Amtrak crash in South Carolina leaves 2 dead, over 100 hurt
Feb. 05, 2018
CAYCE, S.C. (AP) — An Amtrak passenger train slammed into a parked freight train in the early-morning darkness Sunday after a thrown switch sent it hurtling down a side track, authorities said. Two Amtrak crew members were killed, and more than 100 people were injured.
It was the third deadly wreck involving Amtrak in less than two months.
The Silver Star, en route from New York to Miami with nearly 150 people aboard, was going an estimated 59 mph when it struck the empty CSX train around 2:45 a.m., Gov. Henry McMaster said.
The crash happened near a switchyard about 10 miles (16 kilometers) south of Columbia where railcars hauling automobiles are loaded and unloaded.
Many of the passengers were asleep when the crash jolted them awake and forced them into the cold.
"I thought that I was dead," said passenger Eric Larkin, of Pamlico County, North Carolina, who was dazed and limping after banging his knee.
Larkin said he was on his way to Florida when he was awoken by the crash. The train was shaking and jumping, and his seat broke loose, slamming him into the row in front of him, he said. He heard screams and crying all around him as he tried to get out. Other passengers were bleeding.
Robert Sumwalt, chairman of the National Transportation Safety Board, said investigators found a track switch had been set in a position that forced the Amtrak train off the main track and onto the siding.
He said the question for investigators is why that happened.
Amtrak President Richard Anderson pointed the finger at CSX, saying the signal system along that stretch is run by the freight railroad but was down at the time of the wreck, forcing CSX dispatchers to route trains manually. The NTSB said it was working to confirm that.
CSX issued a statement expressing condolences but said nothing about the cause of the accident.
Sumwalt said that positive train control — a GPS-based safety system that can automatically slow or stop trains — could have prevented the accident.
"That's what it's designed to do," he said, referring to technology that regulators have been pressing for for decades with mixed success.
The conductor and engineer aboard the Amtrak locomotive were killed. And 116 people were taken to four hospitals, according to the governor.
At least three patients were hospitalized in critical or serious condition, with nearly all the rest treated for minor injuries such as cuts, bruises and whiplash, authorities said.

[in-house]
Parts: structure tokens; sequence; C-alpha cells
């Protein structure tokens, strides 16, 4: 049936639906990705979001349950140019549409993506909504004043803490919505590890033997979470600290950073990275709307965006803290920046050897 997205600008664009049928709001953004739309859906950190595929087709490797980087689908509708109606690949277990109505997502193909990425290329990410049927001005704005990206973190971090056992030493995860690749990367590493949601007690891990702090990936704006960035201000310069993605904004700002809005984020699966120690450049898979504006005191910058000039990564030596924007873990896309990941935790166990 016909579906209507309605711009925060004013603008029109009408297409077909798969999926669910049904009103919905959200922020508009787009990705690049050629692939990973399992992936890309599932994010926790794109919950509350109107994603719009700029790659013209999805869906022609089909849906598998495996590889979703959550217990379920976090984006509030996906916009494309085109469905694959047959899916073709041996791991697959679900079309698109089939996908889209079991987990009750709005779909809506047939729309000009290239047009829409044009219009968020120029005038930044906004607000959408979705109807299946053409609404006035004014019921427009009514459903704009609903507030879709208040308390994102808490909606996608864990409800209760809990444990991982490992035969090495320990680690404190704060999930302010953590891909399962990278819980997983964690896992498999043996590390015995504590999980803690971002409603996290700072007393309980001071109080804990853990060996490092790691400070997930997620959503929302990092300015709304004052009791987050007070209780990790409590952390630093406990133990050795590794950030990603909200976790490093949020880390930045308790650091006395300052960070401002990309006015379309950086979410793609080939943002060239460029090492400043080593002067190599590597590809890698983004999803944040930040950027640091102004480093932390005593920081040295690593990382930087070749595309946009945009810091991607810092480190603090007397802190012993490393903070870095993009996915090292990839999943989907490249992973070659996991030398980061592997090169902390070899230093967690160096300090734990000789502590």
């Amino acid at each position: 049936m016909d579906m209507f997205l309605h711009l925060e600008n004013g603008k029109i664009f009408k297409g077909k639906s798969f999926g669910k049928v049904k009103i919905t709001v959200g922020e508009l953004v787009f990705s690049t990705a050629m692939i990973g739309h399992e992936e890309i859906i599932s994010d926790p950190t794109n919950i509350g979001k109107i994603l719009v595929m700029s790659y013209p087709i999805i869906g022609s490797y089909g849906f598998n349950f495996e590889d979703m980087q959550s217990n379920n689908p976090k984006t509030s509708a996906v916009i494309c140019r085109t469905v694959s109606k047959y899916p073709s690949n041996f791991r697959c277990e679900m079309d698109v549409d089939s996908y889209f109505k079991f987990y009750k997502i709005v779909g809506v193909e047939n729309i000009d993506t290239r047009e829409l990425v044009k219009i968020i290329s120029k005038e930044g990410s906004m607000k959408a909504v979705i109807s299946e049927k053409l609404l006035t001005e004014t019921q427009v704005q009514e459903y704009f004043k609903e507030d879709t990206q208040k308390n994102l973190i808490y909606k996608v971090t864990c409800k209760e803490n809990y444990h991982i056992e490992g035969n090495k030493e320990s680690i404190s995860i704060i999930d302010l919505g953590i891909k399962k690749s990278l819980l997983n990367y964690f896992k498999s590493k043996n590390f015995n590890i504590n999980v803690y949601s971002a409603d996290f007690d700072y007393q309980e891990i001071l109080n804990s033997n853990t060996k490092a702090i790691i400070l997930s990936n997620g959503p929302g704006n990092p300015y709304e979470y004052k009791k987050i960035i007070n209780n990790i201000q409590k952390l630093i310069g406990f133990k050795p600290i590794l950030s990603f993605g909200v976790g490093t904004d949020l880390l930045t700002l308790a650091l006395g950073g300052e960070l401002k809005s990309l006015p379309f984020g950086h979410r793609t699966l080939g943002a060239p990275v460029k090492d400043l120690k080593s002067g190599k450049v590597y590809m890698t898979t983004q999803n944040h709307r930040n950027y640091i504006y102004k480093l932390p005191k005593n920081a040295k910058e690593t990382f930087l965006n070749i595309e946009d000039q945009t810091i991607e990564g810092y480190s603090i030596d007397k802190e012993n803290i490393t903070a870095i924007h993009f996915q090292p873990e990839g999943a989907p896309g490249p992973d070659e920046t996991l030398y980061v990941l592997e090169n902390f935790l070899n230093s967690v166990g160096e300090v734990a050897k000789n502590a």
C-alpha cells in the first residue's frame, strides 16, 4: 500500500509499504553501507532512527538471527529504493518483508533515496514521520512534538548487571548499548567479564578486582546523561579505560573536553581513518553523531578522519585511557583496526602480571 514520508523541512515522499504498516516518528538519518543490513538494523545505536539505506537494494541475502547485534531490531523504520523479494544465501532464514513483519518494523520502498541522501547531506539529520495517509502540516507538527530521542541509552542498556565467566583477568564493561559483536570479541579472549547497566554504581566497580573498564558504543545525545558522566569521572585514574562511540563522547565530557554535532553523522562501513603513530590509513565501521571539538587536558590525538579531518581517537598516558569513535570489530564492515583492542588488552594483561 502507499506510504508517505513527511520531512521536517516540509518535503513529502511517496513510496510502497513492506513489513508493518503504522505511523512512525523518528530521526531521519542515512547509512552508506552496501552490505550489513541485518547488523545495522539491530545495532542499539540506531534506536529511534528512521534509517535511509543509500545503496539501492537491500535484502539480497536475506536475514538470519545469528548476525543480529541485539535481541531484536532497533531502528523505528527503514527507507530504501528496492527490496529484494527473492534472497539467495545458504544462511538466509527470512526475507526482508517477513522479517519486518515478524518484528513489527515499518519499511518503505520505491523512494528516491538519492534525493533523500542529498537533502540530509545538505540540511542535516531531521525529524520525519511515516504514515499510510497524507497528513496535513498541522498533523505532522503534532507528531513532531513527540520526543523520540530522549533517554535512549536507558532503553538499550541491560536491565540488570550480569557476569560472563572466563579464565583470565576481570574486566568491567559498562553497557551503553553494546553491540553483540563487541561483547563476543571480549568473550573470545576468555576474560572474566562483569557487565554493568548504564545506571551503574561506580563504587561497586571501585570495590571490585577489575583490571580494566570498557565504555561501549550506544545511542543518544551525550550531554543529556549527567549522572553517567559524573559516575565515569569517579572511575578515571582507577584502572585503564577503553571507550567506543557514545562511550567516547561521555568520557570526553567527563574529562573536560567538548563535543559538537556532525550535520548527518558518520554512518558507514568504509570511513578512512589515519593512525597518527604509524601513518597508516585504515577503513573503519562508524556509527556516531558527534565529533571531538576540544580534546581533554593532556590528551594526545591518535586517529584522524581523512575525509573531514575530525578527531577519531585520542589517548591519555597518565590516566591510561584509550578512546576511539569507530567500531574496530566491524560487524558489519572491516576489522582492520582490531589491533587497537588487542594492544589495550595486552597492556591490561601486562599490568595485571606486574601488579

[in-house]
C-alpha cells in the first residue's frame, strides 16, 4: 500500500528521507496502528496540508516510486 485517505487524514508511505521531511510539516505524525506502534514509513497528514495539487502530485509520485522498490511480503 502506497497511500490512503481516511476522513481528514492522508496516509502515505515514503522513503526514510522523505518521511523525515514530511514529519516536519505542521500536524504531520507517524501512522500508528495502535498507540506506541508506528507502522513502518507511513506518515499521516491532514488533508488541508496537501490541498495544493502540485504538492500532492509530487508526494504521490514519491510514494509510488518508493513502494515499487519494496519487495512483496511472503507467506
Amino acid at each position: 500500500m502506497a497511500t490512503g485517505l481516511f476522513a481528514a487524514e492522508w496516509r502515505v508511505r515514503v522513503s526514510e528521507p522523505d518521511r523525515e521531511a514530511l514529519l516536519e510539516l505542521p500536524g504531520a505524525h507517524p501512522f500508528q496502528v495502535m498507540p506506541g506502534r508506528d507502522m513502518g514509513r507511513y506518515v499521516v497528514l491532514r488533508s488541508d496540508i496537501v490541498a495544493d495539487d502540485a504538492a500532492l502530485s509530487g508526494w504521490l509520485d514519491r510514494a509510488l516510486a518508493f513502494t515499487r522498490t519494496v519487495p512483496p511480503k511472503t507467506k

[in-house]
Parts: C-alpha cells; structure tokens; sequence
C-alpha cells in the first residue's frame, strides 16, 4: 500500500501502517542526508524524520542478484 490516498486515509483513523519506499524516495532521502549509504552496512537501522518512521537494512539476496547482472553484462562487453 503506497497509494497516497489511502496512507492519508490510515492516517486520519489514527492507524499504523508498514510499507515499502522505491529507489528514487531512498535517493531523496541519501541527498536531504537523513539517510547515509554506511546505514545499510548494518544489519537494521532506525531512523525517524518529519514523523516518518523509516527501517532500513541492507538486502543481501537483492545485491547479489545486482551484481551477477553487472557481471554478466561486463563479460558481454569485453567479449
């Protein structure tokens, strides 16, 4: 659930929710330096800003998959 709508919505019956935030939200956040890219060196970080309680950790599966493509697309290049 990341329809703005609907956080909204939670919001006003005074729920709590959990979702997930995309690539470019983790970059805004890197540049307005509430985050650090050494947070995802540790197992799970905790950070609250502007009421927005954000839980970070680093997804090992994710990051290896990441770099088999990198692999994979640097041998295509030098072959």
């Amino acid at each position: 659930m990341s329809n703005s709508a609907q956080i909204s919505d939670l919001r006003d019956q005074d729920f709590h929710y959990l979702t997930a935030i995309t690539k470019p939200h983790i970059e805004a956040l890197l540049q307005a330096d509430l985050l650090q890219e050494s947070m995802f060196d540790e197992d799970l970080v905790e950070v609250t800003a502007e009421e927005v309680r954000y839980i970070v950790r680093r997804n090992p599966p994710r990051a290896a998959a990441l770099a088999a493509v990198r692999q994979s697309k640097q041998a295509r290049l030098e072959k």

Palmetto Health emergency room doctor Eric Brown said so many passengers were hurt that they were brought in on two buses, and a tent that had been set up as a waiting room to keep people separate from flu patients was turned into a triage area.
The locomotives of both trains were left crumpled, the Amtrak engine on its side. One car in the middle of the Amtrak train was snapped in half, forming a V off to one side of the tracks.
"It's a horrible thing to see, to understand the force involved," the governor said after touring the scene.
Investigators recovered a camera from the front of the Amtrak train and were looking for the data recorders from the two trains.
The switch that triggered the crash was found padlocked in position, which conductors are supposed to do when they move a train from one line to another, Sumwalt said.
Amtrak officials gathered up luggage and other belongings and within hours put passengers aboard buses to their destinations.
Before being sent on their way, those who were not hurt were taken to a shelter set up at a middle school, and local businesses provided coffee and breakfast.
The dead were identified as engineer Michael Kempf, 54, of Savannah, Georgia, and conductor Michael Cella, 36, of Orange Park, Florida.
"Any time you have anything that happens like that, you expect more fatalities. But God blessed us, and we only had the two," Lexington County Coroner Margaret Fisher said, her voice choked with emotion.
On Wednesday, a chartered Amtrak train carrying Republican members of Congress to a retreat slammed into a garbage truck in rural Virginia, killing one person in the truck and injuring six others.
And on Dec. 18, an Amtrak train ran off the rails along a curve during its inaugural run near Tacoma, Washington, killing three people and injuring dozens. It was going nearly 80 mph, more than twice the speed limit.
Positive train control is in place in the Northeast, but railroads that operate tracks used by Amtrak elsewhere in the U.S. have won repeated extensions from the government. The deadline for installing such equipment is now the end of 2018.
After the latest crash, Democratic Sen. Richard Blumenthal of Connecticut said the nation's railroads must be made safer, declaring, "Business as usual must end." He said proven technology such as positive train control cannot continue to be delayed.
The worst rail tragedy in recent South Carolina history took place in 2005 when a freight engineer parked a train on a side track near a textile mill in Graniteville and forgot to flip the switch back to keep trains on the main track.
A freight train passing through went barreling down the side track and slammed into the parked train, killing nine people, most of them millworkers choked by chorine gas that leaked from a damaged tanker car.
With the recent string of crashes, "it's becoming almost like an epidemic for Amtrak," said Najmedin Meshkati, a University of Southern California engineering professor who has studied positive train control.
Associated Press writers Jeffrey Collins in Columbia, South Carolina, and Michael R. Blood in Los Angeles contributed to this report along with AP video journalist Josh Replogle.